I owe a lot to this community and to this hopeful thread in particular. After all, I didn’t even know reconciliation was possible until I found this exact string of messages a couple weeks after discovery.
I’m fairly sure the duality of recovery from infidelity will be fascinating to explore sometime in the far flung future, but for the time being it can be rather maddening. To clarify, the aforementioned duality being the process of pain and anger on one hand, while trying to rekindle a marriage burned down to its veritable barebones foundation on the other.
Or more succinctly, how do we love the person who hurt us most of all? Can we ever truly love someone again, who had to ignore and dehumanize us in order to carry out willful deceit while crawling into the bed of another?
It takes a while to be able to answer those questions.
Ultimately, our new foundation is holding up, despite the standard misery associated with the second year observations in a vain attempt to comprehend the reality of it all. That aside, I didn’t anticipate several months of a deep depression spiral right after completing the first year of discovery.
Doubt still grabs some momentum at the start of each new day. The mornings continue to be a locked in reminder — as with the dread that accompanied the same Sonny & Cher song playing over and over again in the movie Groundhog Day. It is weird being haunted so veraciously by the past that I still find myself stuck there on occasion.
It is never easy trying to imagine reasons why regarding what I never thought possible, and yet the infidelity turned out to be very real. I realized I best commence to accepting it at some point or my mind will willingly repeat the same series of horrible mind movies until the end of time. It appeared my preference was to feel anything, rather than nothing, even if it was an endless loop of pain and anger.
That had been the pattern, until the last several weeks.
Sort of like the sun breaking through the clouds after a very dark storm. I sense the depression losing its vise-like grip on my soul. I’m finally allowing myself to see all the work I’ve done on myself, and all of the work my wife has done. I’ve gone so far as to take a glimpse of a future with this flawed human I exchanged vows with just over three decades ago.
Ironically, it is very tempting to ignore and dehumanize someone who hurt you that same, exact way during their affair. I think all betrayed do it to some extent, until we understand that no amount of building walls or punishing our spouse will ever exact any kind of justice. It is very hard to accept injustice to move on, but seems necessary at some level in order to remain together.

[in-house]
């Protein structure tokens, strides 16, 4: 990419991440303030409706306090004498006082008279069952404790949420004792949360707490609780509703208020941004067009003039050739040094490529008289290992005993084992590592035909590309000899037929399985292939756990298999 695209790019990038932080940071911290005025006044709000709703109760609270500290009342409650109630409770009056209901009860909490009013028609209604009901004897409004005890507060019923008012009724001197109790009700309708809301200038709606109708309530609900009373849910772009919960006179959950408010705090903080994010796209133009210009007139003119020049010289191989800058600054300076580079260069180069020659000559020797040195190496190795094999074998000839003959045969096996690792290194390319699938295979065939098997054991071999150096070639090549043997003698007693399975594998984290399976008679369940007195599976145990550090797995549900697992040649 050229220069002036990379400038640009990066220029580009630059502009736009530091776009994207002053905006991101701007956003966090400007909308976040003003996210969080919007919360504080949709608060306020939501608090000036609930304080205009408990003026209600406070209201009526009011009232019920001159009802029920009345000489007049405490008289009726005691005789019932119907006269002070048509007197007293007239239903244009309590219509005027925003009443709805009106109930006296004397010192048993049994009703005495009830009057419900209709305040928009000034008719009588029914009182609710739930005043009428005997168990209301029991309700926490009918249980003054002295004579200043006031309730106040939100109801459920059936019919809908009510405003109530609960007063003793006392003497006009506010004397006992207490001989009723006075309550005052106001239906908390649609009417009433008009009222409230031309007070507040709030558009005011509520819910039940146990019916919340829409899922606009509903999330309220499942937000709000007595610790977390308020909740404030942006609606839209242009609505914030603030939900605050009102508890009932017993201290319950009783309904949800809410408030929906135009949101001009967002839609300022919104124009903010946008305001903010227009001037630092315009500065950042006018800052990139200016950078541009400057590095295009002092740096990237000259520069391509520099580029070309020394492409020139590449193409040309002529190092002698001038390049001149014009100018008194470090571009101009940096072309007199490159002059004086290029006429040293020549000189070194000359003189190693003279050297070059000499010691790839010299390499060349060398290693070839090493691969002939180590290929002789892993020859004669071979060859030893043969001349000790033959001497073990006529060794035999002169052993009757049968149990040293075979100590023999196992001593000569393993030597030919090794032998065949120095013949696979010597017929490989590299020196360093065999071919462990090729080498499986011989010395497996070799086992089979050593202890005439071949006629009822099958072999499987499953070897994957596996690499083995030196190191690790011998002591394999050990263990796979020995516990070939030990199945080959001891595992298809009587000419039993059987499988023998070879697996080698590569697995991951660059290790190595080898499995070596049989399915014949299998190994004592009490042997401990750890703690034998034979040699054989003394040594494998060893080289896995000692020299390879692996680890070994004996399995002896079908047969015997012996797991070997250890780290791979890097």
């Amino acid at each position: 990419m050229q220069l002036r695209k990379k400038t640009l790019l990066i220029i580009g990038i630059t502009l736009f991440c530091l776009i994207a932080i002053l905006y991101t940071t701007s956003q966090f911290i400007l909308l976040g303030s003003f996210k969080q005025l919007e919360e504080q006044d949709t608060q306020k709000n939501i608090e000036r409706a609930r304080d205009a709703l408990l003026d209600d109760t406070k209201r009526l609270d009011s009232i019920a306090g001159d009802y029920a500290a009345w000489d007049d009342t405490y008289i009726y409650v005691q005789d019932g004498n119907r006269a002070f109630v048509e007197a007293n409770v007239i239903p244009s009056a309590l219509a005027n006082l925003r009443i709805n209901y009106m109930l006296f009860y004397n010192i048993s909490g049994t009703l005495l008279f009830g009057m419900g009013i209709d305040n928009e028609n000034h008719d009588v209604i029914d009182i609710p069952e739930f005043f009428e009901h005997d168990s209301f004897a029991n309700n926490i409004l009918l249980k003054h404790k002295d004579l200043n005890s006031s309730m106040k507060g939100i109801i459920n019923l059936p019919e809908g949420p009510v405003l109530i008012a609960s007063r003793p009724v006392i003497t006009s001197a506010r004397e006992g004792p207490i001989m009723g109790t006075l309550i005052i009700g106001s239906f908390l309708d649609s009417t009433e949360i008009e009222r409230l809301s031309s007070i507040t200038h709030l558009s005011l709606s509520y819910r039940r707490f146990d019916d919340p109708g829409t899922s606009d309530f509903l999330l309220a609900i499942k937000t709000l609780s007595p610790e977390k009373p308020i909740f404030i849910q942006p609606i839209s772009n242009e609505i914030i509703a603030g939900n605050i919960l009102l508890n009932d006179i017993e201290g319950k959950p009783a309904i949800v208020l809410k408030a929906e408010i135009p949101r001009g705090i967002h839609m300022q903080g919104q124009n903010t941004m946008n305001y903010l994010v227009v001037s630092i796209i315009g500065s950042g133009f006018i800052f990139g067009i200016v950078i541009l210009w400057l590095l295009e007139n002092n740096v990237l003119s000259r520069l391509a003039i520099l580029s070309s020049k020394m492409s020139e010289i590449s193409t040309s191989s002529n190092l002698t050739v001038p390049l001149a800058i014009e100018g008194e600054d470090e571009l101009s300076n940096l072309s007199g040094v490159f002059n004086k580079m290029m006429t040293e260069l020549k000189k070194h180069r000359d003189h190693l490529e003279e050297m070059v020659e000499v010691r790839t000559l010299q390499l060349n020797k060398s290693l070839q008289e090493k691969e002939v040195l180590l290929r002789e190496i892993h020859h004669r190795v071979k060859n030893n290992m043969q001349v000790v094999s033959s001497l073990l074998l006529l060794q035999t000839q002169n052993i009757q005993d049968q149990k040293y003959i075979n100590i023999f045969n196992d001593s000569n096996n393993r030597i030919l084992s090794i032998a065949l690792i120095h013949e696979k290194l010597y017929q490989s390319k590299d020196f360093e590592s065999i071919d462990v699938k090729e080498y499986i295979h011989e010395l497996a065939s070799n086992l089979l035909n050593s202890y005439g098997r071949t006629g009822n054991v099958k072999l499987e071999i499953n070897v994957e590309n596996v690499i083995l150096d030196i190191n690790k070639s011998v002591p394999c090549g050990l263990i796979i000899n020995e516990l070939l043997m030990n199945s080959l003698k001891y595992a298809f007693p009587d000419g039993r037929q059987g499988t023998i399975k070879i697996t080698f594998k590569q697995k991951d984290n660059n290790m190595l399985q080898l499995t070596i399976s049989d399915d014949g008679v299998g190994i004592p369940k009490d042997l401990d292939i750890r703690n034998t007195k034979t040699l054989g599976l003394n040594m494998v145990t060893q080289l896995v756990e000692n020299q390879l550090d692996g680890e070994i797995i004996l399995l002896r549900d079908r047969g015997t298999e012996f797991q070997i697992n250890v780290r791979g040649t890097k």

It far easier sad than done to talk about focusing on the now, but I am beginning to understand what it means. The now is about today — existing in a relationship that finally values me, values us, with actual honesty, safety, and care that are the hallmarks of a healthy couple. And it is nice when the good days start piling back up, filled with hope of something more.
Originally, fairy tales from the Brothers Grimm were replete with dark corners and tragedies, before they were cleaned up for animated happy ending movies. Life truly has those dark turns found in those archaic tales about good and evil, poor morals and tragic decisions. No one will ever ask for the tragedy of infidelity to happen to them or anyone they care about. But here is the trick, it is what we do with this crisis that cannot be undone that matters most.
Among those choices is offering grace, and allowing the person who hurt you back into your heart. It is a different kind of special to endure this amount of anger, pain, and sorrow leading to a unique miracle of binding again with your spouse.
Such a miracle requires unprecedented understanding and empathy by both partners. The person who destroyed the original vows and bonds has to completely own all of their horrible, selfish behavior and learn how to a safe, caring partner and a far better version of themselves. And the wounded partner has to recover their own esteem, their own value and then somehow find a way to let new love back in.
The new foundation may because of patience, or a true sense of unconditional love extending one last lifeline of hope. Perhaps it included a sense of desperation by two flawed souls who are finally prepared to save and serve each other. So much of modern love is cynical, filled with unrealistic expectations, demands and a constant taking from the other. Personally, I hate that it took a tragedy for my wife and I to learn at last how to be giving and forgiving.
Again, it’s very different kind of miracle to find such love after such sorrow, but I’ll not take this final opportunity for granted. To me, life is far too short to stay stuck in misery for a day longer than necessary.
[This message edited by Oldwounds at 10:53 AM, December 19th (Tuesday)]